08/02/2012 09:21 am ET Updated Dec 06, 2017

Olympic Sports That Ought to Be

I recently referred to the women's 10-meter air rifle competition in London as "girls shooting BB guns 33 feet" and a friend of mine who happens to teach air rifle target shooting pointed out to me that my derision aside, air rifle competitors shoot $3,000 weapons at targets an inch-and-a-half in diameter with scoring rings a quarter-inch apart and that a perfect shot entails hitting a spot the size of a pinhead, which competitors do with regularity.

So then I felt like a dode, which isn't that uncommon.


Upon reflection, I think being among the best in the world at anything is pretty impressive, even if what you're best at is falling in unison with a partner from a concrete platform three stories above a pool. I don't want to be like the typical American who can only appreciate familiar sports and I'd hate to be like Bob Costas, whose moment of jingoism during the Opening Ceremonies last week was exceptional even for a Yank.

Costas' sidekick, Matt Lauer, he of the casually dropped factoid, upon the entry of the Ugandan team of 16 athletes into the Olympic venue, observed that Winston Churchill once called Uganda "the pearl of Africa," to which Costas replied, snarkily, "He never met Idi Amin."

Really, Bob? Idi Amin was driven into exile in 1979 and died nine years ago a disgraced and forgotten man. How about letting a developing country and its people put an unfortunate past behind them for just one night at a global event to celebrate diversity and peace? Seriously.

Well anyway, I've been trying to be as open as possible to non-mainstream sports since these games opened. I've watched everything from field hockey to fencing and I've checked out archery, badminton and handball in between. In case you didn't know, Olympic handball is not the game by the same name you used to play against a wall with your friend from up the block. It's a team sport with seven players to a side and it's basically lacrosse without sticks. Played over the course of an hour, teams regularly score 30 or more goals in a game that demands speed, toughness, coordination and endurance to rival any other sport.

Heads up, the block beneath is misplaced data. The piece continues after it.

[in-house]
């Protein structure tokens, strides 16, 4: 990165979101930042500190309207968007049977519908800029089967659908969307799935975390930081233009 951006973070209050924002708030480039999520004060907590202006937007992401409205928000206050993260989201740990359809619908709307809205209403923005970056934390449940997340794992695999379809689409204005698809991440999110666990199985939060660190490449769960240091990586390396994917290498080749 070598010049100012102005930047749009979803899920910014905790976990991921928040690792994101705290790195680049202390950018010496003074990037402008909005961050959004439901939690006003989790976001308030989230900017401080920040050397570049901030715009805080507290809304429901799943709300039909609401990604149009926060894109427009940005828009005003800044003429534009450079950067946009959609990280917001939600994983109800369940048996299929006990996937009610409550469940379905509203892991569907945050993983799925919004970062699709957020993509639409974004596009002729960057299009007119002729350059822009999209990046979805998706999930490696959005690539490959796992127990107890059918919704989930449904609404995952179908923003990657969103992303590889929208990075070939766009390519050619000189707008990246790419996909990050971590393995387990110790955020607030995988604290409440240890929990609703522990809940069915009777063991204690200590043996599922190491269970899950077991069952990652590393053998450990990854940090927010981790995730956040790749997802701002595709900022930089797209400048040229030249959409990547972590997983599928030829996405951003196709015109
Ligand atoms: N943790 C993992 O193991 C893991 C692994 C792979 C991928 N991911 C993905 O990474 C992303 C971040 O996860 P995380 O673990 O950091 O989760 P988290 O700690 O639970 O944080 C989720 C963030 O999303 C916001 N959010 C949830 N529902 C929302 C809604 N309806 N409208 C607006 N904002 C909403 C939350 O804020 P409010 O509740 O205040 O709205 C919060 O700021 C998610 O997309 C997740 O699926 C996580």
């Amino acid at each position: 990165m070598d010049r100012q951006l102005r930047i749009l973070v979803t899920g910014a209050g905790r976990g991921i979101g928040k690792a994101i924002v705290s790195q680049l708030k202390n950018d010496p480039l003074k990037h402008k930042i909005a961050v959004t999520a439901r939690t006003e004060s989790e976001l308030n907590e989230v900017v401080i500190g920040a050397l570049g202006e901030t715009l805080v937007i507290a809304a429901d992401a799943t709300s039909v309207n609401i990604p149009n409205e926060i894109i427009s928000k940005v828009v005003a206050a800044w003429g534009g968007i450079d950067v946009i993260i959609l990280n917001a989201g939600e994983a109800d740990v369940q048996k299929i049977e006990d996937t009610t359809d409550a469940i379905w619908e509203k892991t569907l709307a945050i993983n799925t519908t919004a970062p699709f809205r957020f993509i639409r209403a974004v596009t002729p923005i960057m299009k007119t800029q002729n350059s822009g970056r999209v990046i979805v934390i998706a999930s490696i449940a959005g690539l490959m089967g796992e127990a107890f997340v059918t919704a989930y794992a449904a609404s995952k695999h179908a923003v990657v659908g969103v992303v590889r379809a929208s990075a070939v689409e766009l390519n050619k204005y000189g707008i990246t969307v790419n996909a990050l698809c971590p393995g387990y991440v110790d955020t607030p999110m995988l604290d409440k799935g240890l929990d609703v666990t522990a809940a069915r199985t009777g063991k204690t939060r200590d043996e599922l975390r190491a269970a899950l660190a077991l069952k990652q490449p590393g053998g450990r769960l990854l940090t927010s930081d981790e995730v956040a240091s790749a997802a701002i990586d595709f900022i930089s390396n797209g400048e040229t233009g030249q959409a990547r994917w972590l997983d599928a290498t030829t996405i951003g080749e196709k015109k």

When it comes to appreciating international variety, I've become a regular Boutros Boutros-Ghali of sport and I'm right proud of my tolerant self. Still, it's England and that leaves me to wonder about a few things. I've long believed that if the Olympics ever return to America's shores we should include horseshoes, monster truck racing and the 100-meter mosey and what's good for the colonist is good for the colonizer. So where are the English sports?

First of all, why aren't darts in the Olympics? Darts requires every bit as much precision, focus and discipline as air rifle or archery, a lot more people have thrown darts than have done those other two things and in England throwing darts is even more popular than speaking ill of the French. So why not add darts as a demonstration sport? If there aren't some half-drunk English, Welsh, Irish and Scotsmen hanging around pubs all over the UK right now who could beat the rest of the world in an international darts competition, I'll eat my beret.

And what about billiards? Snooker, if no other form of billiards, should be included in the London Olympics. There ought to be a half-dozen guys who look like extras from a Jason Statham movie beating bugger-all out of the world in a game so difficult even the Germans don't like it. In case your idea of billiards comes from a bunch of college kids at your local Dave and Busters making themselves obnoxious, snooker is to eight-ball as 10-meter air rifle is to shooting a BB gun at empty beer cans. It's a game played on a 12-by-six-foot table involving 15 red target balls and six other balls of different colors worth varying points that can only be shot in order after sinking a red ball. I once played snooker for about three minutes. I've never done anything more frustrating.

And then there's ferret legging. I'm not making this up. Wikipedia includes the following description of a pastime quite well-known to the Queen's subjects:

"In the sport of ferret legging, competitors tie their trousers at the ankles before placing two ferrets inside and securely fastening their belts to prevent the ferrets from escaping. Each competitor then stands in front of the judges for as long as he can. Competitors cannot be drunk or drugged, nor can the ferrets be sedated. In addition, competitors are not allowed to wear underwear beneath their trousers, which must allow the ferrets free access from one leg to the other, and the ferrets must have a full set of teeth that must not have been filed or otherwise blunted. The winner is the person who lasts the longest."

The current ferret legging world record stands at five hours and 26 minutes, set by one Reg Mellor in Holmforth, Yorkshire, in 1981. I don't know if I could make it through a competition that lasted over five hours, not without Ryan Seacrest to break it up for me with a cut-away human interest montage, but I'd definitely tune in for at least the ferret legging highlights and so would any sane viewer.

One thing's for sure: I'd rather watch a grown man get his parts shredded by a pair of ferrets than listen to Bob Costas all night long.